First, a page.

I was just given a job which required me to extract data from two separate Excel files, perform some calculations, and save back to a new file. I am not too familiar with Excel and I haven't used this module before, but thanks to the clear documentation I was able to complete the job quickly and accurately. Excellent!
You've got to hand it to John McNamara. When he takes over the maintenance of a module, he goes all the way and doesn't hold back. I remember the very rudimentary documentation this module used to have under the old author. The documentation is MUCH BETTER now! The author of Spreadsheet::XLSX should take notes from John.
I have been using this module since it first appeared, on a variety of platforms - Solaris, Winodws, OS X, Ubuntu, Debian. The job is usually a simple extraction of the contents of an XLS document, so perhaps I have not pushed the module as far as it could go, but it has served faithfully, without any problems at all. Many thanks to the author.
Someone handed me a huge Excel file and said "We need to turn this into a web site".
I had a look at the results via Text::CVS_XS and realised I needed something else. I was aware of Spreadsheet::ParseExcel and so I thought I'd give it a try.
The documentation (as of 0.2603) was tedious to read, filled as it was with Hungarian notation. I see that GÃ¡bor has done a good job cleaning that up. The current 0.33 documentation reads much more easily.
Within an hour or so of exploring I had a program written that was reading the spreadsheet and populating a database with the information I need to produce the web site.
When I run my extraction program it spews out reams of "Character in 'C' format wrapped in pack" warnings. There were many threads in perl5-porters last year, in the run-up to 5.10, discussing the problems with pack 'C' and the abstraction leakage it causes, so I was a little concerned.
But as far as I can tell the extraction is accurate. There are some problems with apostrophes being mangled, but I think that's the perennial Microsoft feature/problem of smart quotes, and something I can live with. And again, for all I know, this may be fixed in 0.33.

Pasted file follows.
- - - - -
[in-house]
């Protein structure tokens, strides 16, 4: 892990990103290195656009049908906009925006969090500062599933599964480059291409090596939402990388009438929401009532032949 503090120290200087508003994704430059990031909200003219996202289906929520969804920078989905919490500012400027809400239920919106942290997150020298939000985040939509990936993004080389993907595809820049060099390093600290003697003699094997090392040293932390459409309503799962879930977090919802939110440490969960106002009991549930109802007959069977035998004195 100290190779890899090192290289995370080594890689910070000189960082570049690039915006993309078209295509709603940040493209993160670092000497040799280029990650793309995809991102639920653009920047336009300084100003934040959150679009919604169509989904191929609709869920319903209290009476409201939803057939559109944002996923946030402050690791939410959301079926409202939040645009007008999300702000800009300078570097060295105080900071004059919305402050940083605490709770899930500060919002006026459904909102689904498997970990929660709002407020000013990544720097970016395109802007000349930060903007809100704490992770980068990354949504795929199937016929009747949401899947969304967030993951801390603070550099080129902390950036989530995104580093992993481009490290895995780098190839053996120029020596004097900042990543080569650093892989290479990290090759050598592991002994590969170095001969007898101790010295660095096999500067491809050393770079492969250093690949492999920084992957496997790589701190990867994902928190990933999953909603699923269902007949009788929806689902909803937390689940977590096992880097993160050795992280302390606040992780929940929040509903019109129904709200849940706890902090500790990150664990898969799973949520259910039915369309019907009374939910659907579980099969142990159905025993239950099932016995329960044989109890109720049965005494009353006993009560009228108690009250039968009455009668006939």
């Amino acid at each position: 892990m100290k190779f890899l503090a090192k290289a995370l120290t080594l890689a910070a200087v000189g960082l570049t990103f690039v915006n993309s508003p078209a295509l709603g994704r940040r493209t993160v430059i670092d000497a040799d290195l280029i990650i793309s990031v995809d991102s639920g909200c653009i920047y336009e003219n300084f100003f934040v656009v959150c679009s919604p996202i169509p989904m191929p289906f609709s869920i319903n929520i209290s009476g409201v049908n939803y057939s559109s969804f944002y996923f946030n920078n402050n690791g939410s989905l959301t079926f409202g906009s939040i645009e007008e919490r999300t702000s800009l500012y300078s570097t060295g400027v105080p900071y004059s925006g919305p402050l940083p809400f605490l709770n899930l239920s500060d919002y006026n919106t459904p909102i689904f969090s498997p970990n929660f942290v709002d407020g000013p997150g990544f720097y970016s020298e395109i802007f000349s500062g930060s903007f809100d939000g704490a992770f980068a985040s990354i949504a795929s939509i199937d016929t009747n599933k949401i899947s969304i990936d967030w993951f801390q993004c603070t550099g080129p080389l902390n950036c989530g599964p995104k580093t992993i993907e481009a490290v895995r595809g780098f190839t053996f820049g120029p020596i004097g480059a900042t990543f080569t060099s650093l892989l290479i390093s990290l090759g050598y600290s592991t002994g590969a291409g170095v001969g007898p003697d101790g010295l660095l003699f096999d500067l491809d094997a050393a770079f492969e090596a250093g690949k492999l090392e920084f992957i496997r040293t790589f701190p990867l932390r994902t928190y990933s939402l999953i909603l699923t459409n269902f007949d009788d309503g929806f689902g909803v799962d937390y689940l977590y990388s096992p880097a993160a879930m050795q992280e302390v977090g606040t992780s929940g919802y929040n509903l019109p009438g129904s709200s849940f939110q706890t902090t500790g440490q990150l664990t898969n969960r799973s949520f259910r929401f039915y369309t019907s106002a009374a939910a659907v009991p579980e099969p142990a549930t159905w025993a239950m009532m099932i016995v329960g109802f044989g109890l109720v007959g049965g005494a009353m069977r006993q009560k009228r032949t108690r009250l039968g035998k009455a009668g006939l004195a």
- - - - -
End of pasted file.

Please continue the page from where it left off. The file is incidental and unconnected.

All in all, this module saved me a huge amount of time and allowed me to get on with the more interesting aspects of the project. I simply do not know what I would have done if it wasn't available.
My uses are/have been limited. Simple enough for me to use the code in the documentation for my scripts.
It does what it says it will do, and does not do what it says it won't do. Good enough for me!
Many thanks to the author.
Tests on Solaris and WinXP showed no bugs, very reliable
Single crash on usage of merge (closed without error messages)
A very useful module and the representation of a large amount of work by the author.
In relation to some of the other reviews, there are ways to increase the efficiency of the module. See:
I love this module, it's very useful for my project, easy to use. There is still one limitation: the running speed is a bit slow.
This is excellent tool to automate the manipulation of Excel. In essence, it takes the static captive-user-interface world of Microsoft and turns it on it's head! I use it in conjunction with Spreadsheet::WriteExcel to automate the hell out of what I do on the job.
Combined with Spreadsheet::WriteExcel, this module allows automated interaction with Excel files. It primarily provides access to the data in the files, not the formatting, but the latter is of limited use anyway.
The interface to the data is pretty obvious. The "Fmt" files use to filter the data coming out of the document are far from simple or obvious. I found it necessary to write my own for handling Excel documents that are near-ASCII.
A major limitation is that the entire Excel document is parsed at instantiation. This means that opening a document has large latency, while subsequent reading through the data is quick. A rewrite to allow quick, random access into the Excel doc would be very valuable, although likely difficult...
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